Increase childhood screening and surveillance, in particular by identifying overweight and obese children; Define indicators for school nutrition; Establish annual monitoring of objectively measured physical fitness and physical activity of students as a part of sports curricula; Improve monitoring and reporting of initiatives.
Ideas from JANPA
Aim to measure weight and height instead of self-reporting as it can lead to numerous overweight children being missed (France); Computer-assisted questionnaire completion is easier than the paper version (France); Assist data collection procedure with trained staff if the questionnaire is targeting children (France); Add waist circumference measurements and medical examination to BMI measurements to avoid misclassification (France); Provide annual feedback about the results to parents (Greece); Regularly assess the quality of school meals preferable by using laboratory measurements (Hungary, Poland).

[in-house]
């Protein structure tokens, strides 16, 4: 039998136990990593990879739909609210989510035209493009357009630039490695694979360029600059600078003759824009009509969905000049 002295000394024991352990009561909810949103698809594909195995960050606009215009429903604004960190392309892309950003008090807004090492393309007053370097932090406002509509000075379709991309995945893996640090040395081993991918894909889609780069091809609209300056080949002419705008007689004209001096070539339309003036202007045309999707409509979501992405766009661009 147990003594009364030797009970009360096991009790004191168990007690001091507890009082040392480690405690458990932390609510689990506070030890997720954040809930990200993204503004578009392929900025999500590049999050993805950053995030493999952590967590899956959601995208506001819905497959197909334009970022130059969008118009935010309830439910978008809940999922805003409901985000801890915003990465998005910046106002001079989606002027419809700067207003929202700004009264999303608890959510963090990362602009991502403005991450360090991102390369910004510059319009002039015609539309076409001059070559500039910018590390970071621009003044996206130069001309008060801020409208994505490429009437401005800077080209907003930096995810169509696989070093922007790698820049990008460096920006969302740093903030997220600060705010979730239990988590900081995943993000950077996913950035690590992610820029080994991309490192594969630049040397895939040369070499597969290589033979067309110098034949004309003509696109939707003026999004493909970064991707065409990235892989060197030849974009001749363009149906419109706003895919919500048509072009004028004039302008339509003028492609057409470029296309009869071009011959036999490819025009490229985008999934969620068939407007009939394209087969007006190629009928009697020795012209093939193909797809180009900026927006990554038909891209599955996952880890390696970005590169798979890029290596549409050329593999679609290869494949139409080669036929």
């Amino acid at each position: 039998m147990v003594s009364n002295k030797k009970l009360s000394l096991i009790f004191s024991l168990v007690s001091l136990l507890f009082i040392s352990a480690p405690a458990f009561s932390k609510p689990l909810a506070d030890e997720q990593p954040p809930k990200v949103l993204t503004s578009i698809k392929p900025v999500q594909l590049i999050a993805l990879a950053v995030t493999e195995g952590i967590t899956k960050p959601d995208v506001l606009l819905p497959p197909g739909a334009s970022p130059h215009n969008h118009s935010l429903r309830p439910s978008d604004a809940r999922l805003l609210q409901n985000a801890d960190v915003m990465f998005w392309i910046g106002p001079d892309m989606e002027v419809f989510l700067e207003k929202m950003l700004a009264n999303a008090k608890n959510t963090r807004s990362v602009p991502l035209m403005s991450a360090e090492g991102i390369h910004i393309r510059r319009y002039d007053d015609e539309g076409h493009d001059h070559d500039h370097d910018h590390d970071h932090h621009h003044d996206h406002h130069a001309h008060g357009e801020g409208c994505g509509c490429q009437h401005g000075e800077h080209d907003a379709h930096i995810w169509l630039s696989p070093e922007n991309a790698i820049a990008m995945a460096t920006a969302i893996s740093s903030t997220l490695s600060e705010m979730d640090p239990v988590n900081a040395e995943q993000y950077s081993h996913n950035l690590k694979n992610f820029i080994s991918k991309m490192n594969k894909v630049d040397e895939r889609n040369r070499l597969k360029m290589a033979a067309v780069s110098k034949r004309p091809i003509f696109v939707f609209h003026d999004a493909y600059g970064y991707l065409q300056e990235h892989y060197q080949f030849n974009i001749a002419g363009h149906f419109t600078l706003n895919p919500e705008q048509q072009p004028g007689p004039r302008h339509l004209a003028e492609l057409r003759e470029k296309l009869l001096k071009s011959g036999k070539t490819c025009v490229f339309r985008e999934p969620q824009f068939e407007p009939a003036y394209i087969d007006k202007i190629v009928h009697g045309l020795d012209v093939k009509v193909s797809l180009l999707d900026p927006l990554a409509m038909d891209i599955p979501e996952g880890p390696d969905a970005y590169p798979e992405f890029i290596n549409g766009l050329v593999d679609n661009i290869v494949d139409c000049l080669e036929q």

How is obesity in children measured?
Assessing obesity in children is different and more complex than in adults, because children grow and develop at different paces at different ages. To assess a child’s weight category, his/her body mass index (BMI) is compared with different ‘BMI-for-age’ charts (i.e. using WHO, IOTF, CDC or national growth charts).